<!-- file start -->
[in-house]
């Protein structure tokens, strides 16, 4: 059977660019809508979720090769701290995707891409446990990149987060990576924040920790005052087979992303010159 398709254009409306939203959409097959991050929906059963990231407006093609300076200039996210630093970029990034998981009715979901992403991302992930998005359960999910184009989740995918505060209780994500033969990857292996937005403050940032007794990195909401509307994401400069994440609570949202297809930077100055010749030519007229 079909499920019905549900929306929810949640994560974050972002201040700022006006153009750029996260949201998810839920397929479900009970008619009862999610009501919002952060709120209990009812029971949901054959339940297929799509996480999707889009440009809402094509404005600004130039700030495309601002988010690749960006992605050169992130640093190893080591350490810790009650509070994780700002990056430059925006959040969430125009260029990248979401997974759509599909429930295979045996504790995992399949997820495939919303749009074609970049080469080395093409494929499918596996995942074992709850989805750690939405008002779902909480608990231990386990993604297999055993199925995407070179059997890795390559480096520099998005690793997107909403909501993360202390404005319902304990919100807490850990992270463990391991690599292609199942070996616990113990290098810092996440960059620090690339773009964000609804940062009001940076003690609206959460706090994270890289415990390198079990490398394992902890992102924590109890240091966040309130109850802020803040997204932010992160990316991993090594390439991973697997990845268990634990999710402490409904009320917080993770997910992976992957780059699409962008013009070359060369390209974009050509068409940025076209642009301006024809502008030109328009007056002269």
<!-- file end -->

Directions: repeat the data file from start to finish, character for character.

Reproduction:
[in-house]
């Protein structure tokens, strides 16, 4: 059977660019809508979720090769701290995707891409446990990149987060990576924040920790005052087979992303010159 398709254009409306939203959409097959991050929906059963990231407006093609300076200039996210630093970029990034998981009715979901992403991302992930998005359960999910184009989740995918505060209780994500033969990857292996937005403050940032007794990195909401509307994401400069994440609570949202297809930077100055010749030519007229 079909499920019905549900929306929810949640994560974050972002201040700022006006153009750029996260949201998810839920397929479900009970008619009862999610009501919002952060709120209990009812029971949901054959339940297929799509996480999707889009440009809402094509404005600004130039700030495309601002988010690749960006992605050169992130640093190893080591350490810790009650509070994780700002990056430059925006959040969430125009260029990248979401997974759509599909429930295979045996504790995992399949997820495939919303749009074609970049080469080395093409494929499918596996995942074992709850989805750690939405008002779902909480608990231990386990993604297999055993199925995407070179059997890795390559480096520099998005690793997107909403909501993360202390404005319902304990919100807490850990992270463990391991690599292609199942070996616990113990290098810092996440960059620090690339773009964000609804940062009001940076003690609206959460706090994270890289415990390198079990490398394992902890992102924590109890240091966040309130109850802020803040997204932010992160990316991993090594390439991973697997990845268990634990999710402490409904009320917080993770997910992976992957780059699409962008013009070359060369390209974009050509068409940025076209642009301006024809502008030109328009007056002269």